So what do you do if you’re D.J. White, you’re coming off the best season of your career and you remain an unsigned free agent with NBA camps set to open in a few weeks?
You visit teams, work out and hope that somebody gives you a chance.
If not, well, there’s always the overseas option for the former Indiana standout.
“Hopefully I’ll know my future in a couple of weeks,” he says. “I have a couple of options. Basically, I want to be in a position to succeed. Hopefully, I’ll figure it out soon.”
White, a 6-9, 235-pound forward/center, has played four NBA seasons with a career average of 6.3 points and 3.4 rebounds. Last season, for Charlotte, he played a career-high 58 games and set career highs for scoring (6.8 points) and rebounding (3.6).
That’s the good news. The bad news was he played for a team that only won eight games and set a NBA record for futility. His contract expired after the season and he wasn’t resigned.
“It was tough,” he says. “All I could do was control my attitude and my effort. I got to play a lot, more than I had in my previous years.”
“We didn’t have the best of years,” he says with a laugh. He can laugh about it now, although it wasn’t funny going through it.
“I don’t wish that on anybody. It was a learning experience. What can you do? You just continue to do the best you can every day.”
White was a first-round pick in 2008, taken No. 29 by the Detroit Pistons, but quickly traded to the Seattle Supersonics (which is now the Oklahoma City Thunder).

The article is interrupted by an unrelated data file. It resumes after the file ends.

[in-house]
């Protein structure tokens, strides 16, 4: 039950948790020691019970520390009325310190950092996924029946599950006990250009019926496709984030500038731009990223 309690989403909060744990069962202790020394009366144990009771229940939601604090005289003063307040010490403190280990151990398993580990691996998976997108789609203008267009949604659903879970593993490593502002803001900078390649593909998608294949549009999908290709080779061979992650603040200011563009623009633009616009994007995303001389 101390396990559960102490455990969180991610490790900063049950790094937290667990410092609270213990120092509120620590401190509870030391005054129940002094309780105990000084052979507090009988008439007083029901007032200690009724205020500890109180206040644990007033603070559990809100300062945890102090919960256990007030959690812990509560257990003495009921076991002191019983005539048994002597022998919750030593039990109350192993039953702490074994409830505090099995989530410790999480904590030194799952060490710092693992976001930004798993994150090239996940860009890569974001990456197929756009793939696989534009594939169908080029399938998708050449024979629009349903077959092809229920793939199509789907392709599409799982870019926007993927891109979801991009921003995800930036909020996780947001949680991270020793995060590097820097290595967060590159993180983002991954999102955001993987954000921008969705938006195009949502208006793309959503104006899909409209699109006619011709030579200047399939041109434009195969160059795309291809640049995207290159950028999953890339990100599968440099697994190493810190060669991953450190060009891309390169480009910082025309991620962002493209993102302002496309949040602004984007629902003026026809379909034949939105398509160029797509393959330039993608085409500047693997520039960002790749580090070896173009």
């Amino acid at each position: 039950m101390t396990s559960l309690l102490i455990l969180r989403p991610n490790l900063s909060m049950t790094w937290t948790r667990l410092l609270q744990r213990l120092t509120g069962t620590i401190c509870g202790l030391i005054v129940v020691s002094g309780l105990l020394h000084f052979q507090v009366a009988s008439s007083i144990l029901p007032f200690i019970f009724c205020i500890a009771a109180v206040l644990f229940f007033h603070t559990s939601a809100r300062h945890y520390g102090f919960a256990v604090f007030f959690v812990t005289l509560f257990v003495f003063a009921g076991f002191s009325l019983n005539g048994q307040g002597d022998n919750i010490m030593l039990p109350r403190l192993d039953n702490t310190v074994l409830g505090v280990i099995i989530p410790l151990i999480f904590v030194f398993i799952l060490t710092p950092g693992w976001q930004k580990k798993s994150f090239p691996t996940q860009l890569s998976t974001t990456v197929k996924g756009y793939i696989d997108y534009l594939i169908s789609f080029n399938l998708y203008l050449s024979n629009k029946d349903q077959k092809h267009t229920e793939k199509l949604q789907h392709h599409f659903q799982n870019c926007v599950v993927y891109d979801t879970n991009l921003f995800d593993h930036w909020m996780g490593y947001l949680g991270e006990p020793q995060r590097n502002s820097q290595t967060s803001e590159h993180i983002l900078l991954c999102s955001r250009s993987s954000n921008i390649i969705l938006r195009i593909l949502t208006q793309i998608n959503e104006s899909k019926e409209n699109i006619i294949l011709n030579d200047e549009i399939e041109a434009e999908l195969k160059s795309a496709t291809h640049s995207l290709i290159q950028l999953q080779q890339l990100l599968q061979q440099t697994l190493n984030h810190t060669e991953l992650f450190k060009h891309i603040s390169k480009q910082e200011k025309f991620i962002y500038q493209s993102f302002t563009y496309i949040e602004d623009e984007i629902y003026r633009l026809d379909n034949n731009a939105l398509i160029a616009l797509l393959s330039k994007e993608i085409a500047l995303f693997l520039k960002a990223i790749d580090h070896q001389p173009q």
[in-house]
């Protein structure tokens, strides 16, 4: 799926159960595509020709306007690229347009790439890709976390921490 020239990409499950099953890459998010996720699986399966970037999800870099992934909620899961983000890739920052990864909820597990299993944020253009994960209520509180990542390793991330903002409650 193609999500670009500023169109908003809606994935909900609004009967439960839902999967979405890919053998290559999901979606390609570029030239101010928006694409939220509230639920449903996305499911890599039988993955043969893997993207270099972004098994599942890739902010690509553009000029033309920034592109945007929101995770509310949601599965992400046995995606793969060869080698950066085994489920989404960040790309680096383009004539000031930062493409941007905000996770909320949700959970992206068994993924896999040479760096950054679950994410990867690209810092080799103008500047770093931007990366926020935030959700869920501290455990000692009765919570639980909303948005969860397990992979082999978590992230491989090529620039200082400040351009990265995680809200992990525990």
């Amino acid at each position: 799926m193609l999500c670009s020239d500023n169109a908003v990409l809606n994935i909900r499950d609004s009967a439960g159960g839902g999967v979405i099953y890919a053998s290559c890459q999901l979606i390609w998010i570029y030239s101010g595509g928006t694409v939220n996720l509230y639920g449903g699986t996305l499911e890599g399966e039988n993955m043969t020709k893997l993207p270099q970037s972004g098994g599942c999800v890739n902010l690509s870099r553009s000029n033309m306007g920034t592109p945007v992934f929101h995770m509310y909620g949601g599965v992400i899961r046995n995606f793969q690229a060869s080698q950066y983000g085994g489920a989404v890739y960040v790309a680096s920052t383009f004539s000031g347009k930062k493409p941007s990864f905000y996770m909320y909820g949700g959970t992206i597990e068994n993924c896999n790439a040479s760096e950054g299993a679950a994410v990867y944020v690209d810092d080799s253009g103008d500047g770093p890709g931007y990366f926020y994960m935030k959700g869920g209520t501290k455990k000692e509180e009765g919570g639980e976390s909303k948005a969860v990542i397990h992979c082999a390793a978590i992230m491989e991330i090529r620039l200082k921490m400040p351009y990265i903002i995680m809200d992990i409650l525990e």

His rookie season was delayed because of jaw surgery that sidelined him for five months. He started with the NBA’s D-League and the Tulsa 66ers before returning to Oklahoma City. He played in seven games and averaged 8.9 points and 4.6 rebounds.
He was a reserve for two more years with Oklahoma City before playing the next two seasons with Charlotte.
“I’ve had an OK career,” he says. “There are still some things I want to accomplish. I’m far from being satisfied. I’ve had some ups and downs, but that’s part of life. I’ll get through it.”
White played at IU from 2004 to 2008 and was coached by Mike Davis and Kelvin Sampson. He led the team in blocks three times (six times he blocked as many as five shots in a game) and ranks third all-time with 198. Jeff Newton is first with 227. Alan Henderson is next with 213.
White is 10th in school history with 748 rebounds. He is 16th with 1,447 career points. As a senior he averaged 17.4 points and 10.3 rebounds, but that was Sampson’s last season, when NCAA violations ruined what had been a strong start and led to sanctions that rocked the program. Current coach Tom Crean finally got the program back to elite status last season.
What did he learn from his IU experience?
“Just no matter what circumstances you’re in, keep going and you can overcome them. I went through two coaching changes. It wasn’t in my control. All I could control was my attitude and effort. That’s what I’ve taken into what I do now.”
IU’s preseason No. 1 ranking and national championship contention status leaves White impressed.
“I’m happy for them,” he says. “When I left a lot of different things happened, but Coach Crean and his staff did a good job of recruiting. Christan (Watford) and those guys were put in a tough situation, but they stuck it out. Look at them now. They made it to the Sweet 16 last year and are preseason No. 1. Hopefully they can build on that success for next year.”
White, who lives in Indianapolis during the off-season, tries to make it back to IU whenever his schedule allows. He was part of last month’s Pro Camp at IU. His former Indiana teammate and current NBA player, Eric Gordon, also returns as often as possible.
“The program was good to us, so why not give back?” he says. “We both live in Indy in the off-season. We both work out together. We try to come down as much as we can.”